Arizona Won’t Let Students Face the Desert
Universal education savings accounts become reality for 1.1 million students. School choice and federalism at work.
In Arizona, changes are afloat — and very good changes at that. Gov. Doug Ducey last week officially signed off on legislation that make universal education savings accounts a reality for some 1.1 million students. The foundation for it was established in 2011, when the state ushered in the dawn of ESAs. Florida, Mississippi, Tennessee and Nevada followed suit. As The Wall Street Journal explains, the original impetus in Arizona was to circumvent “a state Supreme Court ruling that struck down vouchers.”
Fortunately, vouchers aren’t the only weapon at school choice advocates’ disposal. The Journal explains further regarding ESAs, “The state deposits 90% of a student’s per-pupil allowance into an account that parents who withdraw their children from public schools can tap for private-school tuition, tutoring, home schooling, curriculum, materials and other education expenses approved by the state.” In the past this provided qualified parents a slew of options, and now access has been vastly expanded. As of last week, all students who aren’t content with their education situation will be allotted ample opportunities for a better fit.
Right now, just 3,300 students are enrolled in ESAs. But under the new legislation, according to the Journal, “Every public-school student would be eligible, though new enrollment each year would be capped at 5,000. Accounts would average about $5,600, which is enough to cover tuition at about half of the private schools in the state.” Arizona’s implementation of universal ESAs follows the blueprint out of Nevada, which pushed through a comprehensive program in 2015. Unfortunately, “that state’s Supreme Court last fall rejected the program’s funding mechanism while upholding its constitutionality,” the Journal notes. But the idea lives on, and Arizona — the first state to give ESAs a try and succeeded — is once again the trailblazer on school reform. And best of all, it doesn’t have to worry, for now at least, about a hostile education secretary taking it to task. Quite the contray, in fact.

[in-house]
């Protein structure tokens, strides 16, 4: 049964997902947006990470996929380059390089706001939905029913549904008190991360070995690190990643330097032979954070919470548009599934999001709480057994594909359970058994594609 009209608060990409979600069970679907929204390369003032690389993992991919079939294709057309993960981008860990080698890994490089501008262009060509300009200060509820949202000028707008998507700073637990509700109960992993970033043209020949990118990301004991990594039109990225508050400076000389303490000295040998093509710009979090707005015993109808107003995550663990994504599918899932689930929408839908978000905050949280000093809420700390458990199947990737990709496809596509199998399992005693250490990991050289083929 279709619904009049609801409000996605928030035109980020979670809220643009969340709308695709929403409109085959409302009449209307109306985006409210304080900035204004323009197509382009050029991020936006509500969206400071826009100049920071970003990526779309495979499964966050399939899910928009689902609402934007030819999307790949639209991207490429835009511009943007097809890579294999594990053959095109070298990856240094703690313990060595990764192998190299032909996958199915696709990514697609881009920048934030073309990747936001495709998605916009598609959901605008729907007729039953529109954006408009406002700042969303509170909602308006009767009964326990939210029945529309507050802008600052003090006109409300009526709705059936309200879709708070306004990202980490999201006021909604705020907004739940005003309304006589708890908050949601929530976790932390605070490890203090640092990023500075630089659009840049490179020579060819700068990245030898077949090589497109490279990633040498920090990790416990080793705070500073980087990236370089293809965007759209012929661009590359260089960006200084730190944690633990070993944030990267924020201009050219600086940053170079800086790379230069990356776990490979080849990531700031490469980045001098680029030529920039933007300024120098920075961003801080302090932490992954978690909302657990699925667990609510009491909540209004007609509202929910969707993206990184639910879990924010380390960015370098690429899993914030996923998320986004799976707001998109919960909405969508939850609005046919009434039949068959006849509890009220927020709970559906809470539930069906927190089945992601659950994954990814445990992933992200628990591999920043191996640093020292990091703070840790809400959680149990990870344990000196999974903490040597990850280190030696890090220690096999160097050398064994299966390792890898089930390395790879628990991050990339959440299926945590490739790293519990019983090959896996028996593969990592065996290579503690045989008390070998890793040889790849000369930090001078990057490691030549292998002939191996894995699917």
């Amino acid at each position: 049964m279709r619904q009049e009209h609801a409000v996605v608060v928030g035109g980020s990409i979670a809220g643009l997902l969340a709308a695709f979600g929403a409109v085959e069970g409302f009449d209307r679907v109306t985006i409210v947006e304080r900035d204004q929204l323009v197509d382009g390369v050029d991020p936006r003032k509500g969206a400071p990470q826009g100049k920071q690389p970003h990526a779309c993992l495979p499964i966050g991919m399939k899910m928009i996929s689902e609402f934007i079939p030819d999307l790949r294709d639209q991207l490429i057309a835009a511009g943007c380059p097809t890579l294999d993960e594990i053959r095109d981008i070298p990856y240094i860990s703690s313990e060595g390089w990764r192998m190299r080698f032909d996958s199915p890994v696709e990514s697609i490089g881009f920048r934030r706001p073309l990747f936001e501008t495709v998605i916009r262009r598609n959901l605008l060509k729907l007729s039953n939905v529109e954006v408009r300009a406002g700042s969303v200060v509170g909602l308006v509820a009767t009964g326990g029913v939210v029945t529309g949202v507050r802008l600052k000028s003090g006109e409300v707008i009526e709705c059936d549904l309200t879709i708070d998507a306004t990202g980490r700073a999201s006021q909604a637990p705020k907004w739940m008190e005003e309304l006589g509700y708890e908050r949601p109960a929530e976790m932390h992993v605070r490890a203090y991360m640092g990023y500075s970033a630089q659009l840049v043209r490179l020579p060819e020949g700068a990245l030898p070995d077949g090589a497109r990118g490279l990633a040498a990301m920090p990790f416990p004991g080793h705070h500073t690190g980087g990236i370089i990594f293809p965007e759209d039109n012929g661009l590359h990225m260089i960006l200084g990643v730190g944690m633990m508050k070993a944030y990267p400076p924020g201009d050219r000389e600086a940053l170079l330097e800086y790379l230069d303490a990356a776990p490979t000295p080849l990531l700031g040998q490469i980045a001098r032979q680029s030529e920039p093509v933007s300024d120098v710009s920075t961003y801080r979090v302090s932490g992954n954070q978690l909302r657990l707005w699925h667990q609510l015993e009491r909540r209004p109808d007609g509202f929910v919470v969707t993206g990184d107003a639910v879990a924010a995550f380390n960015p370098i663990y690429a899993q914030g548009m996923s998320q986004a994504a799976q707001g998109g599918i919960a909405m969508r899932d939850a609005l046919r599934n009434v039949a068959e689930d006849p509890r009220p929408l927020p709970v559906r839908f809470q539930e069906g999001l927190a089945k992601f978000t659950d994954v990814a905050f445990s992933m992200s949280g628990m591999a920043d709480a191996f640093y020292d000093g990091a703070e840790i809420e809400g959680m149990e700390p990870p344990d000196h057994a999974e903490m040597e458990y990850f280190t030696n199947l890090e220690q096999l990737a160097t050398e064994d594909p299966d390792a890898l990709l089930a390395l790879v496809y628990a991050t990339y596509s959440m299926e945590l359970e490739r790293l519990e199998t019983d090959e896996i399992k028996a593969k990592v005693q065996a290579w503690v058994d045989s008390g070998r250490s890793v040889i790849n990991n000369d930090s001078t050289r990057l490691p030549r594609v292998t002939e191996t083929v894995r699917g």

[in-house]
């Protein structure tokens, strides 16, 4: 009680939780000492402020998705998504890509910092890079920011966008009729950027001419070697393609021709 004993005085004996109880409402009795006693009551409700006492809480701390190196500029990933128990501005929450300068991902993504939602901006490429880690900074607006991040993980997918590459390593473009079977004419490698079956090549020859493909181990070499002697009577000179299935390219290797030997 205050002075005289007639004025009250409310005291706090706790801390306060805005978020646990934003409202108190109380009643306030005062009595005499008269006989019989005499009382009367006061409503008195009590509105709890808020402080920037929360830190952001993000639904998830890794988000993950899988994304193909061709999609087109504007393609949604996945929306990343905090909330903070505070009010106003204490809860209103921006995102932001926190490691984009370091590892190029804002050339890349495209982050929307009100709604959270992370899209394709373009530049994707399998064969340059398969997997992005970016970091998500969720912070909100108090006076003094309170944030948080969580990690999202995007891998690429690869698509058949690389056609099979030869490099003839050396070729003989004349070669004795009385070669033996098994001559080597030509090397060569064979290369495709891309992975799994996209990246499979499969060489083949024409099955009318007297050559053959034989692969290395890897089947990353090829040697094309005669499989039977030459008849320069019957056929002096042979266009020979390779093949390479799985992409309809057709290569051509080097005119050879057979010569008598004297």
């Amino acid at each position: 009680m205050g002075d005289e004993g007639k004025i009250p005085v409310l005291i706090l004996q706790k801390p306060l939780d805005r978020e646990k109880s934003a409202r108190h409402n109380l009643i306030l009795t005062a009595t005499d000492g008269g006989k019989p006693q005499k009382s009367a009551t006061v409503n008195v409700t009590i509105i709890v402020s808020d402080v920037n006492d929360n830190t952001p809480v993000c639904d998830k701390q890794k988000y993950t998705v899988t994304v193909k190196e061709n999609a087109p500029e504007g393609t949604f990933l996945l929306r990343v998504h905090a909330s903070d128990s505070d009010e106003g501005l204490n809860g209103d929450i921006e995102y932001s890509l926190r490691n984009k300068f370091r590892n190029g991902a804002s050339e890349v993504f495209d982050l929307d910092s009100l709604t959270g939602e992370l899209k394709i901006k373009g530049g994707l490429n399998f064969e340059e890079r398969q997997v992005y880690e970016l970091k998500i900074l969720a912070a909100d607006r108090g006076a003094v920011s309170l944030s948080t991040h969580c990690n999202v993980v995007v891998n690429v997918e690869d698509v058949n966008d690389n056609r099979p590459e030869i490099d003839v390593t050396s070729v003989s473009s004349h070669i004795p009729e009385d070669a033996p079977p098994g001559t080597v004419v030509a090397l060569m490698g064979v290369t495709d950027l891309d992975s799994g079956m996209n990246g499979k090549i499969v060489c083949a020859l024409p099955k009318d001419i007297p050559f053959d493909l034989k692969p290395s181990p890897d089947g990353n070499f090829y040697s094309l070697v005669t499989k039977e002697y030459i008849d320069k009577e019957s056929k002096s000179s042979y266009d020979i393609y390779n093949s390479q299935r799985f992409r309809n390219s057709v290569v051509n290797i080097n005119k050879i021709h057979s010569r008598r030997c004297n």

To be clear, educational savings accounts aren’t to be conflated with school vouchers. The Associated Press made that mistake when it stated, “Gov. Doug Ducey has signed a major school voucher expansion bill.” As Jason Russell in the Washington Examiner explains, “Education savings accounts give families even more flexibility than school vouchers do. With vouchers, a family simply takes their government-issued voucher and can only use it for private school tuition. With education savings accounts, families get a special education bank account (kind of like an education version of a health savings account). They can use the account for expenses including private school tuition, tutoring, educational therapy and textbooks.” That’s all the more reason to celebrate.
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